Recovering color images from scattered light
Engineers at Duke University have developed a method for extracting a color image from a single exposure of light scattered through a mostly opaque material. The technique has applications in a wide range of fields from healthcare to astronomy.
The study appeared online on July 9 in the journal Optica.
"Others have been able to reconstruct color images from scattered light, but those methods had to sacrifice spatial resolution or required prior characterization of the scatterer in advance, which frequently isn't possible," said Michael Gehm, associate professor of electrical and computer engineering at Duke. "But our approach avoids all those issues."
When light is scattered as it passes through a translucent material, the emerging pattern of "speckle" looks as random as static on a television screen with no signal. But it isn't random. Because the light coming from one point of an object travels a path very similar to that of the light coming from an adjacent point, the speckle pattern from each looks very much the same, just shifted slightly.
With enough images, astronomers used to use this "memory effect" phenomenon to create clearer images of the heavens through a turbulent atmosphere, as long as the objects being imaged were sufficiently compact.
While the technique fell out of favor with the development of adaptive optics, which do the same job by using adjustable mirrors to compensate for the scattering, it has recently became popular once again. Because modern cameras can record hundreds of millions of pixels at a time, only a single exposure is needed to make the statistics work.
While this approach can reconstruct a scattered image, it has limitations in the realm of color. The speckle patterns created by different wavelengths are typically impossible to disentangle from one another.
The new memory effect imaging approach developed by the authors Xiaohan Li, a Ph.D. student in Gehm's lab, Joel Greenberg, associate research professor of electrical and computer engineering, and Gehm breaks through this limitation.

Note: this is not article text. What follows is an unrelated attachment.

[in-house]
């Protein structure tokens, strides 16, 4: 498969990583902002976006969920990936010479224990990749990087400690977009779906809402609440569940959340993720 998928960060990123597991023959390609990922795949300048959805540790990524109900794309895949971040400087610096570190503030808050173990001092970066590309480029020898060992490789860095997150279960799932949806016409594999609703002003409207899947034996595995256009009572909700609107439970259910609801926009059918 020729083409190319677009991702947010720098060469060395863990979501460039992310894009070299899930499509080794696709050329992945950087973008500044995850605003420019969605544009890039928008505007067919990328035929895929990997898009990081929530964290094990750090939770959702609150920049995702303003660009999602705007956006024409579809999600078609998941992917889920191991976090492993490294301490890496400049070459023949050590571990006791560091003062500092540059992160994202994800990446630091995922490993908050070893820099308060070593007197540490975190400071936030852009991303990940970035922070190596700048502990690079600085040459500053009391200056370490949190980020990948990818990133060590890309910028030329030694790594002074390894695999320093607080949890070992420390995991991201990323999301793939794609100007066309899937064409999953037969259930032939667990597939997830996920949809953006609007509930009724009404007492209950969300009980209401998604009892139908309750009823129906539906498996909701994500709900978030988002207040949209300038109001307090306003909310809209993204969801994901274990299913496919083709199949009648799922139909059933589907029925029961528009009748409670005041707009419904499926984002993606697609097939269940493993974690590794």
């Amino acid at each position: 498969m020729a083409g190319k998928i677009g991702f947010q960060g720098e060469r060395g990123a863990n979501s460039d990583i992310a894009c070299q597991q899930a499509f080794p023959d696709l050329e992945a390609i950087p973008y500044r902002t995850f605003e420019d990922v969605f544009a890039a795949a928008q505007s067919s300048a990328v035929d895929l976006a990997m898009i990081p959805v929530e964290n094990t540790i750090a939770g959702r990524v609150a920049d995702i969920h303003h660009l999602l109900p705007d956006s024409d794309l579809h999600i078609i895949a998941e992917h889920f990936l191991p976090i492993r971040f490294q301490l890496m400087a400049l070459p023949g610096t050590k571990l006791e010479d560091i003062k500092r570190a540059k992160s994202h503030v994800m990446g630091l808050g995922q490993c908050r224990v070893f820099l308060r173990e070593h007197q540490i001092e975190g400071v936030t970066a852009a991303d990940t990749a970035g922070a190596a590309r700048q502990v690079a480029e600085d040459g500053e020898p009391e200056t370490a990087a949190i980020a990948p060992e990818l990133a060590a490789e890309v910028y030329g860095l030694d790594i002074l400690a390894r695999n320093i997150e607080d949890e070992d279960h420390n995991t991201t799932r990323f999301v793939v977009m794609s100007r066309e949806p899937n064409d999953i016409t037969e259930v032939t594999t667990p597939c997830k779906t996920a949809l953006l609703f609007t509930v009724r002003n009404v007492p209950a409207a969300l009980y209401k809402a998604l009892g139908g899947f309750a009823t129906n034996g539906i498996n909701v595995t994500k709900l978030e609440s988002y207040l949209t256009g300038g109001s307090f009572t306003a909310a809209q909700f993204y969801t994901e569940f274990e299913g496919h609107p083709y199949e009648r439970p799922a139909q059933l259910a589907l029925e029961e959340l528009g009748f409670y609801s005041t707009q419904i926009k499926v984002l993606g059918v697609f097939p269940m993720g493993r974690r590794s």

The trick is to use a coded aperture followed by a prism. A coded aperture is basically a filter that allows light to pass through some areas but not others in a specific pattern. After the speckle is "stamped" by the coded aperture, it passes through a prism that causes different frequencies of light to spread out from each other.
This causes the pattern from the coded aperture to shift slightly in relation to the image being captured by the detector. And the amount it shifts is directly related to the color of light passing through.
"This shift is small compared to the overall size of what's being imaged, and because our detector is not sensitive to color, it creates a messy combination," said Li. "But the shift is enough to give our algorithm a toehold to tease the individual speckle patterns apart from each color, and from that we can figure out what the object looks like for each color."
The researchers show that, by focusing on five spectral channels corresponding to violet, green and three shades of red, the technique can reconstruct a letter "H" full of nuanced pinks, yellows and blues. Outside of this difficult proof-of-principle, the researchers believe their approach could find applications in fields such as astronomy and healthcare.
In astronomy, the color content of the light coming from astronomical phenomena contains valuable information about its chemical composition, and speckle is often created as light is distorted by the atmosphere. Similarly in healthcare, color can tell researchers something about the molecular composition of what's being imaged, or it can be used to identify biomolecules that have been tagged with fluorescent markers.
"There are a lot of applications where people really want to know how much energy there is in specific spectral bands emitted from objects located behind opaque occlusions," said Greenberg. "We've shown that this approach can accomplish this goal across the visible spectrum. Knowing the aperture pattern and how much it shifts as a function of wavelength provides the key we need to disentangle the messy sum into separate channels."